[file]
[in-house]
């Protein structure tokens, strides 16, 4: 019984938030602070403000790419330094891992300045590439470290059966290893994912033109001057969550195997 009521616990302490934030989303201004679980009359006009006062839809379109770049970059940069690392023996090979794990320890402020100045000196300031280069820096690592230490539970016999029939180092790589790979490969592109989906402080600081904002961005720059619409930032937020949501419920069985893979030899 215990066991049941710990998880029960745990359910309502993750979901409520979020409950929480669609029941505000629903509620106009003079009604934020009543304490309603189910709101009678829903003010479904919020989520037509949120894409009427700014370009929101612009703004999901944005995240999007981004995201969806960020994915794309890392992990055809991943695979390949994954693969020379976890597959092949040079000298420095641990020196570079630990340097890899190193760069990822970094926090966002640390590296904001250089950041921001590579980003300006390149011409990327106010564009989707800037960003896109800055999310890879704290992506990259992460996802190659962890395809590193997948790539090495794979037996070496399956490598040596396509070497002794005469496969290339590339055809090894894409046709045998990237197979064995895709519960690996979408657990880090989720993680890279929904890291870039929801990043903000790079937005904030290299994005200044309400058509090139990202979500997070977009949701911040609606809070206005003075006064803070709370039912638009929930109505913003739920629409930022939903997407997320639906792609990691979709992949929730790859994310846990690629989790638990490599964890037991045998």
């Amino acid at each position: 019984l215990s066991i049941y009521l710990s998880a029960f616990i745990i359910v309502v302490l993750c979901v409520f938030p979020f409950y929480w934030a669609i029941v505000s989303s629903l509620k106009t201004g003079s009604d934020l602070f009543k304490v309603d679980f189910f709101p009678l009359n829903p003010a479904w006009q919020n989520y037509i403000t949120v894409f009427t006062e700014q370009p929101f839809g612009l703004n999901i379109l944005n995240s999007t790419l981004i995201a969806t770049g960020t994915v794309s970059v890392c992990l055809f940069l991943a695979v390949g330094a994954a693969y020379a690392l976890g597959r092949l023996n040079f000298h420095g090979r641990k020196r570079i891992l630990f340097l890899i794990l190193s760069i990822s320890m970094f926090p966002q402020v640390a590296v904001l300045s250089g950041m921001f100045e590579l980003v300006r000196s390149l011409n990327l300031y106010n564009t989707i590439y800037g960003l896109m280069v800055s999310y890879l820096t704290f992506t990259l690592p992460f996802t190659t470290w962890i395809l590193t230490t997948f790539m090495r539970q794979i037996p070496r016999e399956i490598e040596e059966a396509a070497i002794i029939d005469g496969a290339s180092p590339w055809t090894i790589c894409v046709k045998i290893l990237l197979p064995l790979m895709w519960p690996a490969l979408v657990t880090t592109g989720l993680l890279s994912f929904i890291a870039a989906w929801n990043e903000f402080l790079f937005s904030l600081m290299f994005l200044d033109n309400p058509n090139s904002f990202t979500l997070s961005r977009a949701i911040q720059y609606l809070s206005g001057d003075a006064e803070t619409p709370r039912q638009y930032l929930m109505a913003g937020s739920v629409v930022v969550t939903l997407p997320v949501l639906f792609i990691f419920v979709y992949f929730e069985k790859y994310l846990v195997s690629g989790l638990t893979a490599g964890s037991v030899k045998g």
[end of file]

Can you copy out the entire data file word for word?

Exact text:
[in-house]
């Protein structure tokens, strides 16, 4: 019984938030602070403000790419330094891992300045590439470290059966290893994912033109001057969550195997 009521616990302490934030989303201004679980009359006009006062839809379109770049970059940069690392023996090979794990320890402020100045000196300031280069820096690592230490539970016999029939180092790589790979490969592109989906402080600081904002961005720059619409930032937020949501419920069985893979030899 215990066991049941710990998880029960745990359910309502993750979901409520979020409950929480669609029941505000629903509620106009003079009604934020009543304490309603189910709101009678829903003010479904919020989520037509949120894409009427700014370009929101612009703004999901944005995240999007981004995201969806960020994915794309890392992990055809991943695979390949994954693969020379976890597959092949040079000298420095641990020196570079630990340097890899190193760069990822970094926090966002640390590296904001250089950041921001590579980003300006390149011409990327106010564009989707800037960003896109800055999310890879704290992506990259992460996802190659962890395809590193997948790539090495794979037996070496399956490598040596396509070497002794005469496969290339590339055809090894894409046709045998990237197979064995895709519960690996979408657990880090989720993680890279929904890291870039929801990043903000790079937005904030290299994005200044309400058509090139990202979500997070977009949701911040609606809070206005003075006064803070709370039912638009929930109505913003739920629409930022939903997407997320639906792609990691979709992949929730790859994310846990690629989790638990490599964890037991045998």
């Amino acid at each position: 019984l215990s066991i049941y009521l710990s998880a029960f616990i745990i359910v309502v302490l993750c979901v409520f938030p979020f409950y929480w934030a669609i029941v505000s989303s629903l509620k106009t201004g003079s009604d934020l602070f009543k304490v309603d679980f189910f709101p009678l009359n829903p003010a479904w006009q919020n989520y037509i403000t949120v894409f009427t006062e700014q370009p929101f839809g612009l703004n999901i379109l944005n995240s999007t790419l981004i995201a969806t770049g960020t994915v794309s970059v890392c992990l055809f940069l991943a695979v390949g330094a994954a693969y020379a690392l976890g597959r092949l023996n040079f000298h420095g090979r641990k020196r570079i891992l630990f340097l890899i794990l190193s760069i990822s320890m970094f926090p966002q402020v640390a590296v904001l300045s250089g950041m921001f100045e590579l980003v300006r000196s390149l011409n990327l300031y106010n564009t989707i590439y800037g960003l896109m280069v800055s999310y890879l820096t704290f992506t990259l690592p992460f996802t190659t470290w962890i395809l590193t230490t997948f790539m090495r539970q794979i037996p070496r016999e399956i490598e040596e059966a396509a070497i002794i029939d005469g496969a290339s180092p590339w055809t090894i790589c894409v046709k045998i290893l990237l197979p064995l790979m895709w519960p690996a490969l979408v657990t880090t592109g989720l993680l890279s994912f929904i890291a870039a989906w929801n990043e903000f402080l790079f937005s904030l600081m290299f994005l200044d033109n309400p058509n090139s904002f990202t979500l997070s961005r977009a949701i911040q720059y609606l809070s206005g001057d003075a006064e803070t619409p709370r039912q638009y930032l929930m109505a913003g937020s739920v629409v930022v969550t939903l997407p997320v949501l639906f792609i990691f419920v979709y992949f929730e069985k790859y994310l846990v195997s690629g989790l638990t893979a490599g964890s037991v030899k045998g």